Wednesday, April 23, 2008

Poems and Elitism

The fine folks over at have a great gig this month. Instead of a poem and links a week by email, all month I've been getting a poem a day. This was today's poem, and a fine one it is. At 51, this poem resonates more than I wish, and is, for a 400 year old beauty, still relevant, wonderful and meaningful. The critical observations following the poem have been omitted here, but are well worth perusing. Sign up today, you won't be sorry. And while you're at it, write a check and donate to keep this elitist beauty alive for all of us. I do every year, but then I love thinking, writing, reading and talking, even though it doesn't play well in small towns. Come on now, would you really want a president who isn't smarter than you ?

"To His Coy Mistress"
by Andrew Marvell (1621–1678)

Had we but world enough, and time,
This coyness, lady, were no crime.
We would sit down and think which way
To walk, and pass our long love's day;
Thou by the Indian Ganges' side
Shouldst rubies find; I by the tide
Of Humber would complain. I would
Love you ten years before the Flood;
And you should, if you please, refuse
Till the conversion of the Jews.
My vegetable love should grow
Vaster than empires, and more slow.
An hundred years should go to praise
Thine eyes, and on thy forehead gaze;
Two hundred to adore each breast,
But thirty thousand to the rest;
An age at least to every part,
And the last age should show your heart.
For, lady, you deserve this state,
Nor would I love at lower rate.

But at my back I always hear
Time's winged chariot hurrying near;
And yonder all before us lie
Deserts of vast eternity.
Thy beauty shall no more be found,
Nor, in thy marble vault, shall sound
My echoing song; then worms shall try
That long preserv'd virginity,
And your quaint honour turn to dust,
And into ashes all my lust.
The grave's a fine and private place,
But none I think do there embrace.

Now therefore, while the youthful hue
Sits on thy skin like morning dew,
And while thy willing soul transpires
At every pore with instant fires,
Now let us sport us while we may;
And now, like am'rous birds of prey,
Rather at once our time devour,
Than languish in his slow-chapp'd power.
Let us roll all our strength, and all
Our sweetness, up into one ball;
And tear our pleasures with rough strife
Thorough the iron gates of life.
Thus, though we cannot make our sun
Stand still, yet we will make him run.

Tuesday, April 22, 2008

It's Poetry Month and I've been silent about it

Reflections on a digital picture sent by email

A necessary distance
keeps you two dimensional
in my house.
Unoccupied daily reality
rules out
an unwanted
stony silence,
back to sleeping back
in a bed shared
too many nights:

digital image replaces
fingers brushing away
my proffered touch.

The sun on your shoulders,
a blooming cactus,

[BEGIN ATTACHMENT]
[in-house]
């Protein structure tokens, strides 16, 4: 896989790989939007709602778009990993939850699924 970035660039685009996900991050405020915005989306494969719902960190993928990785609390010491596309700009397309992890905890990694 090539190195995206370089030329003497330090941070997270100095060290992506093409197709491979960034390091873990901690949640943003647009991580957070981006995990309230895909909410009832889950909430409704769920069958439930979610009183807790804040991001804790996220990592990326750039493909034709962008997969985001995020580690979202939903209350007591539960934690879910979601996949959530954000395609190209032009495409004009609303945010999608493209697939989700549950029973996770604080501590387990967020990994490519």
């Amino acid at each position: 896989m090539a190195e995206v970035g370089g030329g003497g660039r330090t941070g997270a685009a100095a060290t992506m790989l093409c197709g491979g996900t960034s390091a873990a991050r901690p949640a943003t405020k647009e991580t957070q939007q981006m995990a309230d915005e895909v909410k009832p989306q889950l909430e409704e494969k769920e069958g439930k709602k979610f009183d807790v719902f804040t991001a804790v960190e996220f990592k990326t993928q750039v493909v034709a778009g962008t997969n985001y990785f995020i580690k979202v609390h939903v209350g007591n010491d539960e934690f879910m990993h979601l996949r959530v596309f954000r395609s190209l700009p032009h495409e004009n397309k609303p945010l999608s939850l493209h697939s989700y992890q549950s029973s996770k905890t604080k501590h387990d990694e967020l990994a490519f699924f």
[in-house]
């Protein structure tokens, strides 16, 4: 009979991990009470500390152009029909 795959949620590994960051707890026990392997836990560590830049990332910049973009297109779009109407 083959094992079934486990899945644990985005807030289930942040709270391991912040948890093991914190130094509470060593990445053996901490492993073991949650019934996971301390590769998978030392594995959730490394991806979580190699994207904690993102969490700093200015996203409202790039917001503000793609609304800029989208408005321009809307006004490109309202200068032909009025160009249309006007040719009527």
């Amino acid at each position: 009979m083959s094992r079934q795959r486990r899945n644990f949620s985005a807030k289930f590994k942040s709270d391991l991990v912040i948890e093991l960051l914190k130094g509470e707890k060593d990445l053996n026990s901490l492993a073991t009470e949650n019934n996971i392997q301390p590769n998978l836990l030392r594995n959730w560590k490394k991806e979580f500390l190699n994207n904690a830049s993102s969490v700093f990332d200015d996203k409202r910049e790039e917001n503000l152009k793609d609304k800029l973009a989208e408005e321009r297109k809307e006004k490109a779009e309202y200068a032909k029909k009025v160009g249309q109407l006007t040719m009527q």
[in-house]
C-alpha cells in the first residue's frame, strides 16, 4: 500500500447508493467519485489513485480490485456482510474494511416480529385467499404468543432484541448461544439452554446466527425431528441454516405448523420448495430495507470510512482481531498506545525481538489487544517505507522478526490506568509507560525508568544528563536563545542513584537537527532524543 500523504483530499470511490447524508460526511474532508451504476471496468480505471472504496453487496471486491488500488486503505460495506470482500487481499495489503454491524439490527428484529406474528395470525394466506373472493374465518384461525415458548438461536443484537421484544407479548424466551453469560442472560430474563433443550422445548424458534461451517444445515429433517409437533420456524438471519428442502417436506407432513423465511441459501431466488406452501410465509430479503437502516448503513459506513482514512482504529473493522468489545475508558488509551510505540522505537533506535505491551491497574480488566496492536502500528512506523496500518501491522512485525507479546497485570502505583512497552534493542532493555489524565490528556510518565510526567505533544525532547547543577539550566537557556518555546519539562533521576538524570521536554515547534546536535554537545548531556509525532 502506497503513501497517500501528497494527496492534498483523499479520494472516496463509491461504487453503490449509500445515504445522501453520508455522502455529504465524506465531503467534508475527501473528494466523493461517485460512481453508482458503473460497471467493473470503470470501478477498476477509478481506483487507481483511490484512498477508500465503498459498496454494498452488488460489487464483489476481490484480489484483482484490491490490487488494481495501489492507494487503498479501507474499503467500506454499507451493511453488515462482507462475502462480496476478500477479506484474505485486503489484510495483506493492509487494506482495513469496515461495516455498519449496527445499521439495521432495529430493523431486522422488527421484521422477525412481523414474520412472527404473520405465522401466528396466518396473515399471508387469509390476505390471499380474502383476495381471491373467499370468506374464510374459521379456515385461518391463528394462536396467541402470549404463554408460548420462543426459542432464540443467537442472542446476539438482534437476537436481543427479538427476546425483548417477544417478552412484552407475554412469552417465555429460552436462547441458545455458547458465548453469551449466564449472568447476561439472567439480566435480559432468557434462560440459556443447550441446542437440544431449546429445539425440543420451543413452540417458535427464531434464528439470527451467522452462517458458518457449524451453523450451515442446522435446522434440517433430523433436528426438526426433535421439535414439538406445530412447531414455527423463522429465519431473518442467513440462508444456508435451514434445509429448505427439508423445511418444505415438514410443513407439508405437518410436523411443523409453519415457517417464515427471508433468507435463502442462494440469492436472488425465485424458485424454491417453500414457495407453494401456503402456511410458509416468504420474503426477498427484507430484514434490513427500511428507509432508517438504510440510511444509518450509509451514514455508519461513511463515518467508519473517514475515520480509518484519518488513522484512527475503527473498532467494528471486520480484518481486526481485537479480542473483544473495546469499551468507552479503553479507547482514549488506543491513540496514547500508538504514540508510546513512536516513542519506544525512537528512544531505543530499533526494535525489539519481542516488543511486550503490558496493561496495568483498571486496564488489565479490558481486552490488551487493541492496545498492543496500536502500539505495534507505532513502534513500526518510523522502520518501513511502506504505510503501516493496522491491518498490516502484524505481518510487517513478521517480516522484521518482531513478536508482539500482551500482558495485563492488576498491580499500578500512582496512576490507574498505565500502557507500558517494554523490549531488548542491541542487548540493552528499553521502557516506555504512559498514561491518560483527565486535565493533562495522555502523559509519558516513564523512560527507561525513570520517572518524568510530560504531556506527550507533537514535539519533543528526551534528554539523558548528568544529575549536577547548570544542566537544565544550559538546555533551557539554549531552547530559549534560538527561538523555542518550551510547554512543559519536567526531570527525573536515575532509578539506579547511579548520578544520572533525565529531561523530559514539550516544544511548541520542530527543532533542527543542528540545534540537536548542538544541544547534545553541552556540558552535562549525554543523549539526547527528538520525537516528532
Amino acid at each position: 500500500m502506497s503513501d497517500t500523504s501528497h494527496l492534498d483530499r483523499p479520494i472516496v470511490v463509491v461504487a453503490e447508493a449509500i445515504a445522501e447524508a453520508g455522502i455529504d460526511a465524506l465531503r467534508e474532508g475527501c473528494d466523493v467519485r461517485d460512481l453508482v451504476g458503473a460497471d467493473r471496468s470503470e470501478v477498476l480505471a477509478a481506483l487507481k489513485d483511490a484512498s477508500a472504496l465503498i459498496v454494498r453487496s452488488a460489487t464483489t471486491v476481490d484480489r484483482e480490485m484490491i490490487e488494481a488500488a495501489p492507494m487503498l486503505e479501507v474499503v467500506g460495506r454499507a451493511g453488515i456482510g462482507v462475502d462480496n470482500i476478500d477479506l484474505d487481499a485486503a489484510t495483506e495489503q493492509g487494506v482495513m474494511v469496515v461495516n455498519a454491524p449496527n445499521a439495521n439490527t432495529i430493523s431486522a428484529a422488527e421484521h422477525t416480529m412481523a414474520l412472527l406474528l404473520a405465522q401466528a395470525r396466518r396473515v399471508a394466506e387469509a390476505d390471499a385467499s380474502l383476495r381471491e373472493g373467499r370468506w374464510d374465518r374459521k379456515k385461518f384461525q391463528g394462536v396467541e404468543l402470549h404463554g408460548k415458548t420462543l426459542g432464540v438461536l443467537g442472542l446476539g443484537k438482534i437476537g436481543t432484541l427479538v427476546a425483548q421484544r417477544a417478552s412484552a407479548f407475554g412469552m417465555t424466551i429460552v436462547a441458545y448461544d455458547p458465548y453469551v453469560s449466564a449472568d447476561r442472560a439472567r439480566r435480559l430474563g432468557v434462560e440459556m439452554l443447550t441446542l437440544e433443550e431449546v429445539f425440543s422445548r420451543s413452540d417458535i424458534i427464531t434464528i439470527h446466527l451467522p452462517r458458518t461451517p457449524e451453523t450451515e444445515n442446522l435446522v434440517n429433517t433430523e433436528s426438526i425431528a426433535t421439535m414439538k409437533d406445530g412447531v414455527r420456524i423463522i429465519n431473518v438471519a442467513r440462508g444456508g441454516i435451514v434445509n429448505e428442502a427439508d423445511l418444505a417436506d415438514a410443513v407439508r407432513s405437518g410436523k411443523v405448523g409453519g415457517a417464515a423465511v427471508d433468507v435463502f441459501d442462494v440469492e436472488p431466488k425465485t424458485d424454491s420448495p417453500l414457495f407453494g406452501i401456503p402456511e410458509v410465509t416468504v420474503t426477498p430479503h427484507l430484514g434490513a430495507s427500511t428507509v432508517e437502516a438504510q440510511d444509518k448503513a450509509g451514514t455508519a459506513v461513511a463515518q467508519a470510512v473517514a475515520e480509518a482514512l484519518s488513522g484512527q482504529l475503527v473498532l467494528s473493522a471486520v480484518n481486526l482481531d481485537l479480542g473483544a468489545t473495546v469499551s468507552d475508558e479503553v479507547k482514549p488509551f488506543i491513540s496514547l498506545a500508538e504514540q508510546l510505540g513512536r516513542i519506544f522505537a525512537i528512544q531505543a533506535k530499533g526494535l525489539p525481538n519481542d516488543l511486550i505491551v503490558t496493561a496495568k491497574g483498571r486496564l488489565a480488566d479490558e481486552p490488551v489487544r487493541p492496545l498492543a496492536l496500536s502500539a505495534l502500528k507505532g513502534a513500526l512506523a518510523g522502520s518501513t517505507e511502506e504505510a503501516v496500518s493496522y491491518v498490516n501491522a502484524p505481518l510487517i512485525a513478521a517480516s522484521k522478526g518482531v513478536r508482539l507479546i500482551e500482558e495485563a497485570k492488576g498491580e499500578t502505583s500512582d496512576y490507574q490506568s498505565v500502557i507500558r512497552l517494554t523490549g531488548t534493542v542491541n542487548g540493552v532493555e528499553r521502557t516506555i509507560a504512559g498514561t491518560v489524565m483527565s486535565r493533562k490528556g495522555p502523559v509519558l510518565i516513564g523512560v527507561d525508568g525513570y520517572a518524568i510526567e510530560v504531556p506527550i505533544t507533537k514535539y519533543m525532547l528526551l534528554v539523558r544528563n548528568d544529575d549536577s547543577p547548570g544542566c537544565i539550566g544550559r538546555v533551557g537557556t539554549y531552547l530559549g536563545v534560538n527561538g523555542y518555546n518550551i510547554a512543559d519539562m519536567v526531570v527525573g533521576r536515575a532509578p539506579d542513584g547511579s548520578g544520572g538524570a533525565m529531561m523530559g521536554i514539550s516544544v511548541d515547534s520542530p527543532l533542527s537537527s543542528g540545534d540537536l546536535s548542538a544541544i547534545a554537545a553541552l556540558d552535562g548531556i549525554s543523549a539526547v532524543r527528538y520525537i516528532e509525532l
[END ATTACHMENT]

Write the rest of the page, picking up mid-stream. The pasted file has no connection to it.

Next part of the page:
your smile soundless,
odorless, though I know
the smell of your lunch.

I count the gray hairs
in your eyebrows,
notice for the first time
one longer incisor,
take comfort in the
familiar illusion of
dark depth in your eyes.

Bunk beds!

I can finally see the full moon and not weep. I’m either getting old or getting healed. Tonight it is wonderfully clear, and the moon yellow and late to rise. No peepers tonight, but as I returned from a midnight walk with Lily, a robin sang. The moon and the damned mercury lights on our building probably combined to confuse.

Ben has been a challenge the last few days, although the excitement of making his twin beds into bunk beds has carried us through some tense moments. He was thrilled at the new set up, and he has a lot more room now for toys in his room. “These are so cool,” he has said several times. “My bunk bed is so high, Momma. Not beautiful, but cool,” says the pint-sized sage.

If he’s rolled over against the wall, I can stand on a chair and adjust his covers, but I can’t reach him anymore for that last kiss before I retire myself. I guess that’s OK, since he is now of the opinion that “kissing is just for grandmas and grandpas and your sweetheart.”

Sunday, April 20, 2008

Informal Haiku

Finches brown and red,
we call them purple.
Spring in Michigan.

Photo from Cindy Mead's Gallery

Saturday, April 19, 2008

Spring peeps

Tonight is the first night the peepers are singing. It’s an otherworldly sound after the long Michigan winter: a high pitched trill, shifting a half tone up, then down, then silent, then up then down. This is the first night Ben’s window is open also:it’s after eleven and he’s just settled down.

Today, we went to see Ben’s friend Will play in the baseball tournament in Chelsea. Will’s team won and Will was the courtesy runner for the pitcher, and he was wonderful, even though he struck out in the 7th inning, it didn’t matter. He got his runs in with grace and speed, and his team won. Ben got to retrieve three spectacularly foul balls from the blue team hit back over the stands, and return them to the purple team players in the dugout. One of the boys asked him if he was Will’s brother, and though he swelled with pride he answered truthfully.

Ben also made two new friends, even though we were rooting for the purple team and they were rooting for the blue (their big brother was dressed in blue. ) We spent the third through the sixth inning at the playground nearby, Ben and his two new friends swinging and sliding.

And there, at the playground on the edge of the Chelsea Schools athletic fields, was a nature preserve. A swampy and marshy area with a real muskrat (we saw him dive into his burrow), two Canada geese and bluebirds. A nesting pair, right there between two baseball games and the slides, in boxes provided by the school district. The real treat was when two fledgling bluebirds came out and were fluttering about, parents hovering, learning to fly.

Tuesday, April 15, 2008

Two wing beats

Last winter, between Christmas and New Year’s, Ben and I were walking Lily in a blinding snow storm. We were skirting the edge of Traver Creek, a tributary to the Huron River that runs through our apartment complex. Something odd caught my eye, and there, not more than ten feet from us, was a magnificent Great Blue Heron, walking down the middle of the creek, slowly, like his feet were really cold, moving as they do: step, neck, head, step, neck, head. We watched in awed silence (even Lily) as the magnificent bird walked into the blinding white.